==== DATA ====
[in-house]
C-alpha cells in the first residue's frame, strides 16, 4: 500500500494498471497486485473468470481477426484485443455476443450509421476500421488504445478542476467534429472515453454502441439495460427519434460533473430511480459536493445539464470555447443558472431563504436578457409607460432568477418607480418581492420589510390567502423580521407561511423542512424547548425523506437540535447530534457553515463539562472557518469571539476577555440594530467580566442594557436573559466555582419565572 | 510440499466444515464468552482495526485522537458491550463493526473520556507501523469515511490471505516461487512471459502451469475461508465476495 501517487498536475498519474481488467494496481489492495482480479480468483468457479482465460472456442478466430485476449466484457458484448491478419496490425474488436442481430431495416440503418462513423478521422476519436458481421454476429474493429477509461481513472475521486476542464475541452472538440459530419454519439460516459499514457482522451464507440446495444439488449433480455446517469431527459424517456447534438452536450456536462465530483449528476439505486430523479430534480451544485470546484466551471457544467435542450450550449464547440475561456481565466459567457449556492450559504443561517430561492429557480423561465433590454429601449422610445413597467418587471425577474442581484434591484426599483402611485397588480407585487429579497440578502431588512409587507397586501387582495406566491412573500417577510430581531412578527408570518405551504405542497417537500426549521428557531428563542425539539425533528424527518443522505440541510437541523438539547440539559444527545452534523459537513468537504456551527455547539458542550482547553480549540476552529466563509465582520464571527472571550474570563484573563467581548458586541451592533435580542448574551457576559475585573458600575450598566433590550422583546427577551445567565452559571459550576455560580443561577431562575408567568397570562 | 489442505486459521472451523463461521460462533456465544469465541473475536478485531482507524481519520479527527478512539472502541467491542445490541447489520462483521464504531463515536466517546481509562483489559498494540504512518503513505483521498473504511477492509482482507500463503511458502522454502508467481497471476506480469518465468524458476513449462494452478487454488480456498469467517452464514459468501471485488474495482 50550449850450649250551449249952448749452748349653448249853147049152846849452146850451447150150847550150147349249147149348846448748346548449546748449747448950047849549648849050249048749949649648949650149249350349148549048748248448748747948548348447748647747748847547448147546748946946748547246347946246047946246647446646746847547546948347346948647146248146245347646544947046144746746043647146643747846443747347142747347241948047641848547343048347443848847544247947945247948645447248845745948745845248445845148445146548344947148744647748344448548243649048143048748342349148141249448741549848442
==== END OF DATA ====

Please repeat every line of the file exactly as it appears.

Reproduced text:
[in-house]
C-alpha cells in the first residue's frame, strides 16, 4: 500500500494498471497486485473468470481477426484485443455476443450509421476500421488504445478542476467534429472515453454502441439495460427519434460533473430511480459536493445539464470555447443558472431563504436578457409607460432568477418607480418581492420589510390567502423580521407561511423542512424547548425523506437540535447530534457553515463539562472557518469571539476577555440594530467580566442594557436573559466555582419565572 | 510440499466444515464468552482495526485522537458491550463493526473520556507501523469515511490471505516461487512471459502451469475461508465476495 501517487498536475498519474481488467494496481489492495482480479480468483468457479482465460472456442478466430485476449466484457458484448491478419496490425474488436442481430431495416440503418462513423478521422476519436458481421454476429474493429477509461481513472475521486476542464475541452472538440459530419454519439460516459499514457482522451464507440446495444439488449433480455446517469431527459424517456447534438452536450456536462465530483449528476439505486430523479430534480451544485470546484466551471457544467435542450450550449464547440475561456481565466459567457449556492450559504443561517430561492429557480423561465433590454429601449422610445413597467418587471425577474442581484434591484426599483402611485397588480407585487429579497440578502431588512409587507397586501387582495406566491412573500417577510430581531412578527408570518405551504405542497417537500426549521428557531428563542425539539425533528424527518443522505440541510437541523438539547440539559444527545452534523459537513468537504456551527455547539458542550482547553480549540476552529466563509465582520464571527472571550474570563484573563467581548458586541451592533435580542448574551457576559475585573458600575450598566433590550422583546427577551445567565452559571459550576455560580443561577431562575408567568397570562 | 489442505486459521472451523463461521460462533456465544469465541473475536478485531482507524481519520479527527478512539472502541467491542445490541447489520462483521464504531463515536466517546481509562483489559498494540504512518503513505483521498473504511477492509482482507500463503511458502522454502508467481497471476506480469518465468524458476513449462494452478487454488480456498469467517452464514459468501471485488474495482 50550449850450649250551449249952448749452748349653448249853147049152846849452146850451447150150847550150147349249147149348846448748346548449546748449747448950047849549648849050249048749949649648949650149249350349148549048748248448748747948548348447748647747748847547448147546748946946748547246347946246047946246647446646746847547546948347346948647146248146245347646544947046144746746043647146643747846443747347142747347241948047641848547343048347443848847544247947945247948645447248845745948745845248445845148445146548344947148744647748344448548243649048143048748342349148141249448741549848442